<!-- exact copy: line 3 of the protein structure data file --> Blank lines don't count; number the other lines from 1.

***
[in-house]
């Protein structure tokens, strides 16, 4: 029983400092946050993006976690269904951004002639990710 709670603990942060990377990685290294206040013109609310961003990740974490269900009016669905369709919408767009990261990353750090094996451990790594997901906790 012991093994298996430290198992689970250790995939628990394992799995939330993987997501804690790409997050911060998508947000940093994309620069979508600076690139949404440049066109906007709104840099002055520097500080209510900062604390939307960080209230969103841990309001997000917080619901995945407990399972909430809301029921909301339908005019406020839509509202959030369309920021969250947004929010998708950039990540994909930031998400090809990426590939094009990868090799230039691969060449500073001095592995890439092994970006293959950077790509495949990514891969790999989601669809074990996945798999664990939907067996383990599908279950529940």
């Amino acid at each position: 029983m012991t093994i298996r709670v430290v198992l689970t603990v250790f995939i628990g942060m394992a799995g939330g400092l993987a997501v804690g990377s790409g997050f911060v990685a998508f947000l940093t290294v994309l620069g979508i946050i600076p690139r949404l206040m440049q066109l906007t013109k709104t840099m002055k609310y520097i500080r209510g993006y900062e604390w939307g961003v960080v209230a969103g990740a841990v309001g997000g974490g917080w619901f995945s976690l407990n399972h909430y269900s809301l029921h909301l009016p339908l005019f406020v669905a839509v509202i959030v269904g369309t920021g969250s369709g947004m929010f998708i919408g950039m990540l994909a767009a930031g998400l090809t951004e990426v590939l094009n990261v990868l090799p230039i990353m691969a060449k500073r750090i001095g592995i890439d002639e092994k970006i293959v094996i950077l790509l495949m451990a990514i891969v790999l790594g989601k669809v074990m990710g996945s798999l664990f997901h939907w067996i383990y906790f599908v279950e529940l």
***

């Amino acid at each position: 029983m012991t093994i298996r709670v430290v198992l689970t603990v250790f995939i628990g942060m394992a799995g939330g400092l993987a997501v804690g990377s790409g997050f911060v990685a998508f947000l940093t290294v994309l620069g979508i946050i600076p690139r949404l206040m440049q066109l906007t013109k709104t840099m002055k609310y520097i500080r209510g993006y900062e604390w939307g961003v960080v209230a969103g990740a841990v309001g997000g974490g917080w619901f995945s976690l407990n399972h909430y269900s809301l029921h909301l009016p339908l005019f406020v669905a839509v509202i959030v269904g369309t920021g969250s369709g947004m929010f998708i919408g950039m990540l994909a767009a930031g998400l090809t951004e990426v590939l094009n990261v990868l090799p230039i990353m691969a060449k500073r750090i001095g592995i890439d002639e092994k970006i293959v094996i950077l790509l495949m451990a990514i891969v790999l790594g989601k669809v074990m990710g996945s798999l664990f997901h939907w067996i383990y906790f599908v279950e529940l």